The Great Big Beautiful Podcast, Episode 218: Evangeline Lilly
Talk to Evangeline Lilly for more than three minutes, and one thing becomes remarkably clear. She’s positively overflowing with stories she wants to tell, and Hollywood isn’t necessarily where she wants to tell them. So when you sit down with her for nearly an hour, as we do this week, the insight is profound. (Portions of our conversation from this episode appeared on SYFY Wire right here. Do check it out.)
Perhaps best known for her roles as Kate Austen (Lost), Tauriel (The Hobbit), and Hope Van Dyne/Wasp (Ant-Man and the Wasp), Lilly nevertheless sees herself as a writer with a fantastic day job. And the stories that mean the most to her are those that skew close to the brutal truths of life and don’t pull any punches. Stories that are true to life but still show a path toward redemption. Crack open the first book in her children’s series, The Squickerwonkers: The Prequel, and you’ll see what I mean.
Illustrated by WETA Workshop conceptual designer Johnny Fraser-Allen, the book is dark, clever, creative, and emotional. And there’s nary a “happily ever after” in sight. The book ends on an unquestionable downbeat of a cliffhanger that sets up the second book, Act I: The Demise of Selma the Spoiled (out this month from Quiet Cocoon and illustrated by Rodrigo Bastos Didier). Audiobooks—which Lilly narrates—for these and the next two books in the series (The Demise of Lorna the Lazy and The Demise of Andy the Arrogant) are also available now.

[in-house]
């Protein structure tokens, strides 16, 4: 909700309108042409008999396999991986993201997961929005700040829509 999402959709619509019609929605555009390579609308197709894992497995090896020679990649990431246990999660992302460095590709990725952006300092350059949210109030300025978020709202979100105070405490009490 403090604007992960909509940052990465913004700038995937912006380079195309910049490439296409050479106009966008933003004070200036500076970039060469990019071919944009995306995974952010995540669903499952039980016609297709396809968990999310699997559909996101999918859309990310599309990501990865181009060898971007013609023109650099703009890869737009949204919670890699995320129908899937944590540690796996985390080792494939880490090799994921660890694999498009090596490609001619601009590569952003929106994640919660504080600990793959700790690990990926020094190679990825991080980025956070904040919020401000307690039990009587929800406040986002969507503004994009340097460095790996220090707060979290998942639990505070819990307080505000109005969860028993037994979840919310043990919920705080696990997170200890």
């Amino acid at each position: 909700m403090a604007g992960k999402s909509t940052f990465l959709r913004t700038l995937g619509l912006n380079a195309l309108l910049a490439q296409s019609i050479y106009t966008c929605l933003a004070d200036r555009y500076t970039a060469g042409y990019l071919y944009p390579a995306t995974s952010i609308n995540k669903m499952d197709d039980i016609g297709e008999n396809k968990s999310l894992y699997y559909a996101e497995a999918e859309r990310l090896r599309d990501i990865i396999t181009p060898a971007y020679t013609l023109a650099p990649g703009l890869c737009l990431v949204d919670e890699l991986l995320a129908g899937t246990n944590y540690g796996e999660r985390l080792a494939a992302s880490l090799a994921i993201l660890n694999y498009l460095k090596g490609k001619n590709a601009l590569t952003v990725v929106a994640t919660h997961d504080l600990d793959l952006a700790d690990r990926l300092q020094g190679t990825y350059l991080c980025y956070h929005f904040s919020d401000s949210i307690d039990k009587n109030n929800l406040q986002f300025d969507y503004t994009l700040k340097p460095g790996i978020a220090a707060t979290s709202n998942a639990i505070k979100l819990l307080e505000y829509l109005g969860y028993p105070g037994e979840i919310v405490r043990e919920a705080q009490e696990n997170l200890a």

Fans of A Series of Unfortunate Events or Edward Gorey will quickly pick up on the mood Lilly is going for here. The Squickerwonkers books embrace and are honest about the flaws we all have. They shine a spotlight on human frailty and say, “It’s OK not to be perfect.” And that honesty is even more critical because the books are for children.
Young readers should be exposed to the world as it is. Presenting kids exclusively with teddy bears, rainbows, and happily-ever-afters does them a massive disservice. For many kids, these sweet stories simply don’t resonate with their reality. If we never tell our kids that it’s OK to fail or have flaws, then their unrealistic expectations—and anxieties—about the world and themselves balloon and quickly get out of control.
On this episode, we chat about The Squickerwonkers, living with this story since she was 14, acting versus writing, The Hobbit, and her place in the Marvel Cinematic Universe.